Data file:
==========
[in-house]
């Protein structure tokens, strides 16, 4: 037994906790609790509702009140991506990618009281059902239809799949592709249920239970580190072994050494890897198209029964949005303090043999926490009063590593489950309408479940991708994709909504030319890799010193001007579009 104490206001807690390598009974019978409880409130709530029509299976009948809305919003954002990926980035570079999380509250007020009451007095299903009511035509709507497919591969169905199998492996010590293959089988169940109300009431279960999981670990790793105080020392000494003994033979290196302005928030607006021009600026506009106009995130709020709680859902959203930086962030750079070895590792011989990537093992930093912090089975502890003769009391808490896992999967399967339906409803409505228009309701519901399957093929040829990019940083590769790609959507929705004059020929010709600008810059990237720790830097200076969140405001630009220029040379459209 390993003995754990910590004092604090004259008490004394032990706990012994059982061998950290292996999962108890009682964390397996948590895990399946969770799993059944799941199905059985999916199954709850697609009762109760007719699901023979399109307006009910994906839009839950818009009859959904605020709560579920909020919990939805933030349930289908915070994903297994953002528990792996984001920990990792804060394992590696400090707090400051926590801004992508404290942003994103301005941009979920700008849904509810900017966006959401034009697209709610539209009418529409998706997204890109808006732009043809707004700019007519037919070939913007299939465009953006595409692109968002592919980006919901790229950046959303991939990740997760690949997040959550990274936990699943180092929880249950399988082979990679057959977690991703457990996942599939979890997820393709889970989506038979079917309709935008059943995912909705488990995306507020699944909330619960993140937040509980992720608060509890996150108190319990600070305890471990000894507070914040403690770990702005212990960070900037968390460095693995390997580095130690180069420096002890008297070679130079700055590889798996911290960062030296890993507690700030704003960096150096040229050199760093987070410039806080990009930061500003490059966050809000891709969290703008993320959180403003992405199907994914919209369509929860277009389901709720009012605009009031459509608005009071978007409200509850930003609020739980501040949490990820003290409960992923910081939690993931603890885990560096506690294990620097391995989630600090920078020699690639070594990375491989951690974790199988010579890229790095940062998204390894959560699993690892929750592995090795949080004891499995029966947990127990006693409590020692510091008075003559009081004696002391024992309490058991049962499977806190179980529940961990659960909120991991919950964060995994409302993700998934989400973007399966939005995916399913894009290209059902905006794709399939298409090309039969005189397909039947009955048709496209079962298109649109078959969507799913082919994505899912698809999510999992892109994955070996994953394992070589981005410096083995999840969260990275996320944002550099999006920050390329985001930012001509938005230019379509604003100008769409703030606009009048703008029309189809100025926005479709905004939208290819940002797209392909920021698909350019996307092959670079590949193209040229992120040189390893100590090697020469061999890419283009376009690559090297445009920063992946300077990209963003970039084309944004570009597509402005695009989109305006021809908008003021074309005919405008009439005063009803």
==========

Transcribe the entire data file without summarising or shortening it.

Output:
[in-house]
């Protein structure tokens, strides 16, 4: 037994906790609790509702009140991506990618009281059902239809799949592709249920239970580190072994050494890897198209029964949005303090043999926490009063590593489950309408479940991708994709909504030319890799010193001007579009 104490206001807690390598009974019978409880409130709530029509299976009948809305919003954002990926980035570079999380509250007020009451007095299903009511035509709507497919591969169905199998492996010590293959089988169940109300009431279960999981670990790793105080020392000494003994033979290196302005928030607006021009600026506009106009995130709020709680859902959203930086962030750079070895590792011989990537093992930093912090089975502890003769009391808490896992999967399967339906409803409505228009309701519901399957093929040829990019940083590769790609959507929705004059020929010709600008810059990237720790830097200076969140405001630009220029040379459209 390993003995754990910590004092604090004259008490004394032990706990012994059982061998950290292996999962108890009682964390397996948590895990399946969770799993059944799941199905059985999916199954709850697609009762109760007719699901023979399109307006009910994906839009839950818009009859959904605020709560579920909020919990939805933030349930289908915070994903297994953002528990792996984001920990990792804060394992590696400090707090400051926590801004992508404290942003994103301005941009979920700008849904509810900017966006959401034009697209709610539209009418529409998706997204890109808006732009043809707004700019007519037919070939913007299939465009953006595409692109968002592919980006919901790229950046959303991939990740997760690949997040959550990274936990699943180092929880249950399988082979990679057959977690991703457990996942599939979890997820393709889970989506038979079917309709935008059943995912909705488990995306507020699944909330619960993140937040509980992720608060509890996150108190319990600070305890471990000894507070914040403690770990702005212990960070900037968390460095693995390997580095130690180069420096002890008297070679130079700055590889798996911290960062030296890993507690700030704003960096150096040229050199760093987070410039806080990009930061500003490059966050809000891709969290703008993320959180403003992405199907994914919209369509929860277009389901709720009012605009009031459509608005009071978007409200509850930003609020739980501040949490990820003290409960992923910081939690993931603890885990560096506690294990620097391995989630600090920078020699690639070594990375491989951690974790199988010579890229790095940062998204390894959560699993690892929750592995090795949080004891499995029966947990127990006693409590020692510091008075003559009081004696002391024992309490058991049962499977806190179980529940961990659960909120991991919950964060995994409302993700998934989400973007399966939005995916399913894009290209059902905006794709399939298409090309039969005189397909039947009955048709496209079962298109649109078959969507799913082919994505899912698809999510999992892109994955070996994953394992070589981005410096083995999840969260990275996320944002550099999006920050390329985001930012001509938005230019379509604003100008769409703030606009009048703008029309189809100025926005479709905004939208290819940002797209392909920021698909350019996307092959670079590949193209040229992120040189390893100590090697020469061999890419283009376009690559090297445009920063992946300077990209963003970039084309944004570009597509402005695009989109305006021809908008003021074309005919405008009439005063009803």